Creating dementia-inclusive workplaces

by | September 7, 2021

A localised toolkit to help businesses to change perceptions and bring understanding about dementia.


In a big step towards building a dementia-inclusive society, Dementia Singapore – formerly known as Alzheimer’s Disease Association – has launched Singapore’s first toolkit for companies, offering a three-stage dementia-inclusive framework that can be easily integrated into their business practices.

Dementia Singapore saw a need to produce a localised guide for companies to help them effectively drive change in perception and attitudes towards dementia and empower the dementia community in the workplace.

“The Business Toolkit for a Dementia-Inclusive Singapore” acquaints companies with a three-stage framework of awareness, friendliness and inclusiveness. By following the framework, each company is first able to understand the gravity of dementia as an issue that needs to be addressed in the workplace; the next steps it can take to make dementia-friendly changes to its business environment; and eventually become dementia-inclusive where it can effectively render support to staff with dementia or who are carers to loved ones with dementia.

Said the CEO of Dementia Singapore, Jason Foo: “Dementia not only impacts the daily lives of persons living with it but also carers who may have to sacrifice their careers, in whole or in part, to care for their loved ones. And with the increasing prevalence of dementia in Singapore, businesses may start to see a corresponding rise in the number of their customers or employees who are caregivers or who live with dementia.

“We hope that as companies flip through the pages of the toolkit, they understand that sweeping changes need not be made overnight. The entry point and pace of the journey are dependent on their values, priorities and resources. Getting acquainted with the tips and resources in this toolkit is an important first step in this journey,” Foo added.

The toolkit includes personal experiences from persons living with dementia and their carers to help companies better understand their challenges. It also contains case studies of other organisations that have successfully transitioned to become dementia-friendly and inclusive. To put together the toolkit, Dementia Singapore worked closely with local businesses to identify the gaps in their understanding of the condition and to determine how it can better present the relevant information in a clear and accessible manner.

Authored by Mary-Ann Khoo, consultant in the CEO office at Dementia Singapore, and Dr Angeline Lim, a lecturer at one of Singapore’s universities, the toolkit was designed to be applied in the workplace at any scale, from an individual- or department-level to a whole-of-company integration.

“Businesses which strive to be inclusive often do not consider dementia as a diversity dimension since dementia is commonly perceived to be a condition that impacts only the elderly and that persons with dementia cannot work. With the increasing prevalence of dementia in Singapore, including young onset dementia, a deeper understanding of the different types and stages of dementia and how to interact with someone with dementia becomes crucial as it could happen to your employees, customers, suppliers, and you want to be ready to support them,” said Dr Lim.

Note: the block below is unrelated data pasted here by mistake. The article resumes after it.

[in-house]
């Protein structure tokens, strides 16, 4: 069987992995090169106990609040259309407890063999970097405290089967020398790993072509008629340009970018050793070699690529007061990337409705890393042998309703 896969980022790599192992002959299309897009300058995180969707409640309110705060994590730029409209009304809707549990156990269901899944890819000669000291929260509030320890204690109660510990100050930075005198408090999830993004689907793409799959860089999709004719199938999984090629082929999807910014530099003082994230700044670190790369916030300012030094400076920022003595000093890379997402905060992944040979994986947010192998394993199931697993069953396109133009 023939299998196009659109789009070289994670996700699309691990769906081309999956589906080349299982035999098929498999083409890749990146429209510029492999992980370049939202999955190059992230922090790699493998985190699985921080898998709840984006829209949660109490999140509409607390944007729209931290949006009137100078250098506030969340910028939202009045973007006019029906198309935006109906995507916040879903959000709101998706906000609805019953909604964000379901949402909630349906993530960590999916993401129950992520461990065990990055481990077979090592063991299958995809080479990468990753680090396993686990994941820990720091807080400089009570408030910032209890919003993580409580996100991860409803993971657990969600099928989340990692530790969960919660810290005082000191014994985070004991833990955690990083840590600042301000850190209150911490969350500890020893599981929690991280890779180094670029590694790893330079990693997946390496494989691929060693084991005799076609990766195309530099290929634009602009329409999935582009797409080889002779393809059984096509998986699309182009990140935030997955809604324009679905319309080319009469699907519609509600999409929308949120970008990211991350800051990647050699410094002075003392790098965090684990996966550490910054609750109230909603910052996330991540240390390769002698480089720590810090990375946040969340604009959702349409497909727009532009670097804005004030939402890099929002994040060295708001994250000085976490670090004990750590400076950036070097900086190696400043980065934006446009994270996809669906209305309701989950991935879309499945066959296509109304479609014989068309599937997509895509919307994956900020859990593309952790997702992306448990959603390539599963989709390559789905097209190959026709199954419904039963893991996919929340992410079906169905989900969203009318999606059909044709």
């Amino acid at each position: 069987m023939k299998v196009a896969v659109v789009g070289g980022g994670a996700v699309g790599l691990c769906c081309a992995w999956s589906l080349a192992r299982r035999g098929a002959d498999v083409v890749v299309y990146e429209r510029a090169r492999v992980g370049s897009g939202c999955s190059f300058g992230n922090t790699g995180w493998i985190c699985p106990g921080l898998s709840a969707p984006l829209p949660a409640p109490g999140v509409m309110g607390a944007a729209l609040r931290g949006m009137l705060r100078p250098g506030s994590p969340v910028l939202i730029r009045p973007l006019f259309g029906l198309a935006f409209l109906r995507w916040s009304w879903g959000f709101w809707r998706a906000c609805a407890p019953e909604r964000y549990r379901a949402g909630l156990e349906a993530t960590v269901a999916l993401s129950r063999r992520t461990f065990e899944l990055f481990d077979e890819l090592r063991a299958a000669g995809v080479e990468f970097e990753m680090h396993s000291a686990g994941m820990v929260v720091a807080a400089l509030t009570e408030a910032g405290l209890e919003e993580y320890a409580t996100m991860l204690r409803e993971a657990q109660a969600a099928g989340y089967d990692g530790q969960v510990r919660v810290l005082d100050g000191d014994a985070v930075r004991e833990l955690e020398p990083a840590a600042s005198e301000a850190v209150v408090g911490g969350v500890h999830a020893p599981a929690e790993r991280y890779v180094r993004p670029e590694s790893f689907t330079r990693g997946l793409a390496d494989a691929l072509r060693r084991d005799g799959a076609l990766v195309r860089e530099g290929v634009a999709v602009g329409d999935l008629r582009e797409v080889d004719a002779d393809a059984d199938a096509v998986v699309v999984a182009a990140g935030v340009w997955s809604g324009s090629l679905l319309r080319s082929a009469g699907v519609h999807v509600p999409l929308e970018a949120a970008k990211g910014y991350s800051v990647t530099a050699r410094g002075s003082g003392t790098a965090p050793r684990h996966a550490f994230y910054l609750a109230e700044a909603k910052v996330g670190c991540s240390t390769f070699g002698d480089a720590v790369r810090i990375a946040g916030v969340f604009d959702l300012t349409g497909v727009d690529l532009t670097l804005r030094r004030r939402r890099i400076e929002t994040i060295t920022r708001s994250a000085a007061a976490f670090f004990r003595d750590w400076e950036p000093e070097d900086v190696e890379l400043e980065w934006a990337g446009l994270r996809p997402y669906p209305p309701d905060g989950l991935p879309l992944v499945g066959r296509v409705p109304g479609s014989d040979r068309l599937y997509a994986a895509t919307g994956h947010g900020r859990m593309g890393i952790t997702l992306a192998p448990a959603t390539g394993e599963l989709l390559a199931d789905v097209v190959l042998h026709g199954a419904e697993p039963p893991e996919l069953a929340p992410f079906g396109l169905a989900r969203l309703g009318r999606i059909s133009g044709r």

Added Khoo: “There is still a lot of work that needs to be done to raise the awareness of the abilities of persons with dementia. Besides this being a DIY toolkit to encourage businesses to embark on this dementia-inclusive journey, this toolkit is also a means for us to spark conversations and aid us in our work to build a more dementia-inclusive Singapore.”

Companies achieve the goal of being dementia-inclusive upon completion of the third and final stage of the toolkit’s framework. This translates to when the company successfully implements mechanisms and policies to hire, retain and support employees with dementia, and who are caregivers to persons living with dementia.

Shared Wong Lai Quen, a caregiver to her husband with dementia and who works full-time as a client delivery director: “I read the toolkit and it resonates deeply with me as a carer. As I journeyed these past eight years with my husband who has had young onset dementia since 2013 at age 57, I have always hoped that businesses and industries such as healthcare institutions, banking, travel, transport, retail,and F&B outlets would provide more care and support to caregivers and their loved ones with dementia.

“As carers, we need compassionate communities that understand our needs and challenges. I encourage company leaders to use this toolkit to help build an inclusive dementia-friendly environment at their workplaces.”

The toolkit is supported by Dementia Singapore’s corporate partner, Musim Mas Holdings. “Our local businesses have the responsibility to fight stigmatic attitudes towards dementia and the power to lead by example by first making transformational changes within their own organisations,” said Alvin Lim, CFO and executive director of Musim Mas.

For more information or to download the Business Toolkit for a Dementia-Inclusive Singapore, visit Companies can also contact Dementia Singapore if they are keen to implement dementia-friendly or inclusive actions on the ground.


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